Have an Oat-tastic Day!

Did you know yesterday was National Oatmeal Day? Did you eat any oatmeal to celebrate? Don’t worry if you didn’t, there’s still time!


Not only is oatmeal delicious, it’s full of health benefits. Since only the outer hull is removed, the germ and bran remain intact, making it a whole grain product. It’s high in soluble fiber, specifically beta-glucan. This type of fiber binds to cholesterol in your blood and removes it, reducing your blood cholesterol levels. It also aids in lowering your blood glucose levels. The fiber will also keep you fuller for longer, which can aid in weight management. If you eat oats on a regular basis, they can lower your risk of heart disease and diabetes.


3 Types of Oats for Oatmeal


There are different types of oats on the market today and my clients are always asking me what the difference is between them.   The biggest difference is how much they are processed.  The level of processing is what causes the different textures and varying cooking times.  I have broken down the three different types for you even further.


  1. Steel-cut oats are whole oats (called groats) that have only been toasted to prevent rancidity and then cut into smaller bits. This is the least processed preparation of oats and it takes the longest to cook, ~30 minutes, since the tough outer layer is still mostly intact.  In one serving, you’ll get 4g of fiber!


  1. Rolled or old-fashioned oats have gone through the same toasting process as steel-cut and are then moistened to make them pliable and rolled into small, flat irregular shaped disks. This oat is great for baked goods because it’s softer than steel-cut, but still holds its structure fairly well during cooking. Rolled oats take 5-10 minutes to cook.  Just like steel-cut oats, in one serving you’ll get 4g of fiber!


  1. Instant or quick oats require the least amount of cooking time, less than two minutes. They’re pre-cooked, dried, then rolled slightly thinner than the old-fashioned variety. Since they’re highly processed, they don’t retain their shape and cook into a mushy texture. You can buy flavored varieties of these oats, but they will have more added sugar. To keep the sugar low, its best to buy unflavored oats!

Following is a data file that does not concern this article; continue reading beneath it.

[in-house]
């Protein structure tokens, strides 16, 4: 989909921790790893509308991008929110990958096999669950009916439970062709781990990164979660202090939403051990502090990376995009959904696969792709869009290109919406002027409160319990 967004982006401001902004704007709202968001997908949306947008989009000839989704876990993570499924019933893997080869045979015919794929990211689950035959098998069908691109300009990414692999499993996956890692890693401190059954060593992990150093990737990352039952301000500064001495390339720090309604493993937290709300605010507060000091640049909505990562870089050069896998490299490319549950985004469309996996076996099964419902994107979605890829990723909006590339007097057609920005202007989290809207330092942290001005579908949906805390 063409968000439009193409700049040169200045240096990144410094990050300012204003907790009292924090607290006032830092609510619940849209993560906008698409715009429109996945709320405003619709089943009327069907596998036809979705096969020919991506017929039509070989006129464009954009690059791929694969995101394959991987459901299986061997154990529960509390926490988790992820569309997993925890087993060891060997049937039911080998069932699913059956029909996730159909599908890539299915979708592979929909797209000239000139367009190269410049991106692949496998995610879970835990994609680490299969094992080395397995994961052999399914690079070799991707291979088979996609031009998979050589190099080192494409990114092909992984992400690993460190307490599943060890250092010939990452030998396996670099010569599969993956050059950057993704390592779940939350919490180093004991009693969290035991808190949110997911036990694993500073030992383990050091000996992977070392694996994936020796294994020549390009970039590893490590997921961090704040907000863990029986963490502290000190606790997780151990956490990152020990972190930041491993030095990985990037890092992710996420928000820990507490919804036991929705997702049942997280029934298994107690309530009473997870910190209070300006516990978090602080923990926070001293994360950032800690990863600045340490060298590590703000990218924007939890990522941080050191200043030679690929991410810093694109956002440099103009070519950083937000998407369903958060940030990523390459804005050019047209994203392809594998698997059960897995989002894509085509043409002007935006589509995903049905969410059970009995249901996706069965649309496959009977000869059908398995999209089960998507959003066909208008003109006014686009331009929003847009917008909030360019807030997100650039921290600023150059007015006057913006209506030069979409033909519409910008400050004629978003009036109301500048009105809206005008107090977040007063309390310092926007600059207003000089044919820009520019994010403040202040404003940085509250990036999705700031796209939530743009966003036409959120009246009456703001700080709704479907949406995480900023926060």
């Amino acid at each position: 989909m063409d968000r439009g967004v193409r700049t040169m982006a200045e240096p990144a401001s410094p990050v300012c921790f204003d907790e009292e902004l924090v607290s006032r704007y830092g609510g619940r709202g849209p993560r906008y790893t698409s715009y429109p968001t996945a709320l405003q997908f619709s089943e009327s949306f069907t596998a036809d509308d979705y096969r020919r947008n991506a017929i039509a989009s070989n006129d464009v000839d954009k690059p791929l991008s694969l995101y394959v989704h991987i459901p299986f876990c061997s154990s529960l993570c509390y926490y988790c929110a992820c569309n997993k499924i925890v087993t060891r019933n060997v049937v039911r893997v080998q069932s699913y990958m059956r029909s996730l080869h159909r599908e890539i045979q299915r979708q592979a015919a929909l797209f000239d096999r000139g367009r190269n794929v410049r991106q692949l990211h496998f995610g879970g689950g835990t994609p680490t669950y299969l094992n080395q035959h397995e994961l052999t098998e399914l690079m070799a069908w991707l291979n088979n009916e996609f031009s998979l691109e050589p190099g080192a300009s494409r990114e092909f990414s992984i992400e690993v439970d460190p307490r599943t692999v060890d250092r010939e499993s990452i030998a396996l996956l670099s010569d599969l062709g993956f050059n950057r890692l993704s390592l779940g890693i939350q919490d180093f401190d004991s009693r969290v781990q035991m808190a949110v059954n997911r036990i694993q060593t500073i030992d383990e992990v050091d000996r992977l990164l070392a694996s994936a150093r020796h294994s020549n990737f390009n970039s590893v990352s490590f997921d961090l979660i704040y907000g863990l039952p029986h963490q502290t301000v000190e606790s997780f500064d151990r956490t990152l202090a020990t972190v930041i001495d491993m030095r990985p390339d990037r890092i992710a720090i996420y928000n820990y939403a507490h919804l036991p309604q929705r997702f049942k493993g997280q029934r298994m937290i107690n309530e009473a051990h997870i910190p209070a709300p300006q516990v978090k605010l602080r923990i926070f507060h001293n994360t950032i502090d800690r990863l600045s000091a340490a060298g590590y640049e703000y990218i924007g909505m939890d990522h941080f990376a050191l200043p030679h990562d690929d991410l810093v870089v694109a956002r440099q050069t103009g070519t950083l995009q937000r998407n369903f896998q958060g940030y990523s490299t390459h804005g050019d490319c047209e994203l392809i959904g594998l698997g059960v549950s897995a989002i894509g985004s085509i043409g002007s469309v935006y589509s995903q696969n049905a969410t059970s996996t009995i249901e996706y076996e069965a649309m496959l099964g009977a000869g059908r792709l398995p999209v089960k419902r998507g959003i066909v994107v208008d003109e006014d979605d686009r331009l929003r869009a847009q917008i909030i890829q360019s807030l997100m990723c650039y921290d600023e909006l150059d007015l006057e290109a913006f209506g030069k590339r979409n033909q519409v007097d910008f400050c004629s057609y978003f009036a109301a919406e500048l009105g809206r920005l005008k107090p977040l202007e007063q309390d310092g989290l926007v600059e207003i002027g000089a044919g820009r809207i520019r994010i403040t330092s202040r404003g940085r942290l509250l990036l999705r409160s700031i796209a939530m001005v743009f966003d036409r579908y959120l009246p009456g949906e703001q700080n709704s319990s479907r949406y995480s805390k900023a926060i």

5 Ways You Can Eat More Oatmeal


  1. Classic Oatmeal. This can be made with steel-cut or old-fashioned oats, whichever you prefer. Personally, I use water or fat free milk, but you can use unsweetened almond milk to add more flavor to your oats, or even soymilk. After they are cooked (see packaging for instructions), add peanut butter, cinnamon and fresh fruit for a hearty breakfast.


  1. Crockpot Oatmeal. Mix one cup of steel-cut oats with 4 cups of water, skim milk, almond milk or soymilk.   Add some cinnamon and cook on low for 4 – 6 hours. Freeze in individually sized portions for a quick breakfast on the go.


  1. Oatmeal Smoothie. Have you ever had oatmeal in your smoothie before? It’s worth trying. Blend Greek yogurt, old-fashioned oats, milk, berries and peanut butter for a delicious oatmeal breakfast smoothie you’ll want to make again!


  1. Savory Oatmeal. Oatmeal doesn’t have to just be sweet. You can put a twist on the classic and make it savory and have as an afternoon snack or as part of your dinner. This dish will remind you of a creamy risotto, but its much quicker to make! Check out my recipe here for savory oatmeal with mushrooms, shallots and rosemary.


  1. Overnight Oats.  You can use either steel-cut or old-fashioned oats for this dish. Pour the oats into a Mason jar or container and mix them with your liquid of choice. Then add cinnamon, chia seeds, slivered almonds, and blueberries. Refrigerate overnight and in the morning, you’ll have a delicious breakfast on the go!


There are many ways to get fancy with using oats, besides a morning bowl of oatmeal. Explore your options and try new recipes. You may find another oatmeal combination you like better, but you won’t know unless you try! Just remember to read nutrition labels if you choose to buy pre-prepared oatmeal because it can be packed with sugar and artificial ingredients.


Your Turn to Take Action: How will you celebrate National Oatmeal Day? Let me know in the comments below!


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